Original Article Open Access
Copyright ©2012 Baishideng Publishing Group Co., Limited. All rights reserved.
World J Gastroenterol. Mar 21, 2012; 18(11): 1216-1228
Published online Mar 21, 2012. doi: 10.3748/wjg.v18.i11.1216
Proteomic analysis of gastric cancer and immunoblot validation of potential biomarkers
Nina Kočevar, Federico Odreman, Alessandro Vindigni, Snježana Frković Grazio, Radovan Komel
Nina Kočevar, Radovan Komel, Medical Centre for Molecular Biology, Institute of Biochemistry, Faculty of Medicine, University of Ljubljana, Ljubljana 1000, Slovenia
Federico Odreman, Alessandro Vindigni, International Centre for Genetic Engineering and Biotechnology Trieste, AREA Science Park, Trieste 34149, Italy
Snježana Frković Grazio, Department of Obstetrics and Gynecology, Department of Gynecological Pathology and Cytology, University Clinical Hospital Ljubljana, Ljubljana 1000, Slovenia
Author contributions: Komel R designed and supervised the research; Vindigni A supervised some of the mass spectrometry; Kočevar N performed most proteomic experiments; Odreman F contributed part of the mass spectrometry analysis; and Grazio SF provided tissue samples and clinical data.
Supported by Research grant, No. P1-0104-0386; and the Junior Researcher Grant, No. 1000-07-310086, awarded to Kočevar N, both from the Slovenian Research Agency
Correspondence to: Radovan Komel, PhD, Professor of Bichemistry, Medical Centre for Molecular Biology, Institute of Biochemistry, Faculty of Medicine, University of Ljubljana, Vrazov trg 2, Ljubljana 1000, Slovenia. radovan.komel@mf.uni-lj.si
Telephone: +386-1-5437662 Fax: +386-1-5437641
Received: April 16, 2011
Revised: May 26, 2011
Accepted: June 3, 2011
Published online: March 21, 2012

Abstract

AIM: To search for and validate differentially expressed proteins in patients with gastric adenocarcinoma.

METHODS: We used two-dimensional gel electrophoresis and mass spectrometry to search for differentially expressed proteins in patients with gastric adenocarcinoma. A set of proteins was validated with immunoblotting.

RESULTS: We identified 30 different proteins involved in various biological processes: metabolism, development, death, response to stress, cell cycle, cell communication, transport, and cell motility. Eight proteins were chosen for further validation by immunoblotting. Our results show that gastrokine-1, 39S ribosomal protein L12 (mitochondrial precursor), plasma cell-induced resident endoplasmic reticulum protein, and glutathione S-transferase mu 3 were significantly underexpressed in gastric adenocarcinoma relative to adjacent non-tumor tissue samples. On the other hand, septin-2, ubiquitin-conjugating enzyme E2 N, and transaldolase were significantly overexpressed. Translationally controlled tumor protein was shown to be differentially expressed only in patients with cancer of the gastric cardia/esophageal border.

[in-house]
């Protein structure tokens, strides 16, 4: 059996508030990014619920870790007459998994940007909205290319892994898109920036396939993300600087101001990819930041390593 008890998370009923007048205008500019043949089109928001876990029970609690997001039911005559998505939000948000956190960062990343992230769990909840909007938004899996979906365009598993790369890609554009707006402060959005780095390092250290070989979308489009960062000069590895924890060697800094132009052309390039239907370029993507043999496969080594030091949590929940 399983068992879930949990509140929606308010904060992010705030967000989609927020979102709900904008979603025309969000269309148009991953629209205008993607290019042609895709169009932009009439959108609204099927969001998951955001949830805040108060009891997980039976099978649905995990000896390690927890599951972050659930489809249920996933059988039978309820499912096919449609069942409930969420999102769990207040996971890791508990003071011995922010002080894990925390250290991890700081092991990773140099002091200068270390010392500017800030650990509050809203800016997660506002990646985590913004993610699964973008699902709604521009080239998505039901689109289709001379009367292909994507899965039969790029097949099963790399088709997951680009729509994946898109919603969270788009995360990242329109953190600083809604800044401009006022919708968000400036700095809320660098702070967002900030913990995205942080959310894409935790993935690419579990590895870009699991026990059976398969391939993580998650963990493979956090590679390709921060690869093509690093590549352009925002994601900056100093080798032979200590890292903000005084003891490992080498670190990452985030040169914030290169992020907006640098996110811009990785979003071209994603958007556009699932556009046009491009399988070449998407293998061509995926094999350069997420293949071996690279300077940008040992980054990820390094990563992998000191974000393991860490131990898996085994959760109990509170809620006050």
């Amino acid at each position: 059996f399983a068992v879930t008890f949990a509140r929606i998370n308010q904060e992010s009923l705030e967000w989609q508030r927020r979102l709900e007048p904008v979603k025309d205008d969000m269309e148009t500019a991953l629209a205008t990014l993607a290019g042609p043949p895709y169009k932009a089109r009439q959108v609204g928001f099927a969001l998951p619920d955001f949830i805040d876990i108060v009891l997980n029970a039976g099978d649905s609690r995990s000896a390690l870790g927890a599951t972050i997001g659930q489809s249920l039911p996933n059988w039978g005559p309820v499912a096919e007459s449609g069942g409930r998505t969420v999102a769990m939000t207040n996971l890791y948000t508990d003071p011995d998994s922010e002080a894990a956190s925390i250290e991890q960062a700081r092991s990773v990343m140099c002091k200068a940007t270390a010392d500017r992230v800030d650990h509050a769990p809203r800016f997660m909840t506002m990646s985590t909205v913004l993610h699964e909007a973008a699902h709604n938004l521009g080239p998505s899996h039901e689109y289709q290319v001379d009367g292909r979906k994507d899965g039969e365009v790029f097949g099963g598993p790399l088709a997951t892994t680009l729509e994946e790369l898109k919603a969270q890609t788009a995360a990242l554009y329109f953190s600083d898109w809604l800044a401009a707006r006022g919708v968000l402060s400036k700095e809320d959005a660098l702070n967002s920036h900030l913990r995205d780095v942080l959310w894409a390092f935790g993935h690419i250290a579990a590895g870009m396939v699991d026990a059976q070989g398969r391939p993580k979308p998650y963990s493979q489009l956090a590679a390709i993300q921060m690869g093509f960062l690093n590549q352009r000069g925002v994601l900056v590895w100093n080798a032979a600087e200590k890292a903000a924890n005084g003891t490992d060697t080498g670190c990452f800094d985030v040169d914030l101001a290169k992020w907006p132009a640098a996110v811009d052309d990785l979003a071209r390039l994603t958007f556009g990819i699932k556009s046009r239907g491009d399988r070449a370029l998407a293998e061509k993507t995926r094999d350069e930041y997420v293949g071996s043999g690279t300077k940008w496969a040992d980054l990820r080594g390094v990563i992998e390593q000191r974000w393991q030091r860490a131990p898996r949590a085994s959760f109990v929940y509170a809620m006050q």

CONCLUSION: This work presents a set of possible diagnostic biomarkers, validated for the first time. It might contribute to the efforts of understanding gastric cancer carcinogenesis.

Key Words: Two-dimensional gel electrophoresis, Mass spectrometry, Gastric adenocarcinoma, Proteome, Biomarkers



INTRODUCTION

Gastric cancer (GC) is the fourth most common cancer worldwide[1]. However, incidence rates have steadily declined; this is largely determined by trends in the fundus and distal stomach[1]. Gastric cardia cancer, on the other hand, is on the increase, and is usually of the diffuse histological type[2]. However, despite declining incidence rates, GC is still the second leading cause of cancer death and thus remains a major health problem[1]. Radical surgery still offers the only chance of a cure for GC that invades the muscular layer, but only half of patients qualify for this at the time of their diagnosis[2]. The majority of patients are diagnosed at an advanced stage, where a systemic spread of the tumor cells has to be anticipated. The 5-year survival rate is very low and despite consistent improvements the prognosis remains poor[3]. On the other hand, the 5-year survival rate exceeds 90% for patients in an early stage of the disease[4].

A definitive diagnosis of GC requires a gastroscopic or surgical biopsy[5], which means there is a need for a non-invasive test, e.g., the detection of serum/plasma biomarkers. The most widely investigated serum markers include carcinoembryonic antigen, carbohydrate antigen (CA) 19.9, CA 72.4, cytokeratins and the β subunit of human chorionic gonadotropin. However, their low sensitivity and specificity precludes their use in screening and early diagnosis. Therefore, a search for more appropriate biomarkers is necessary.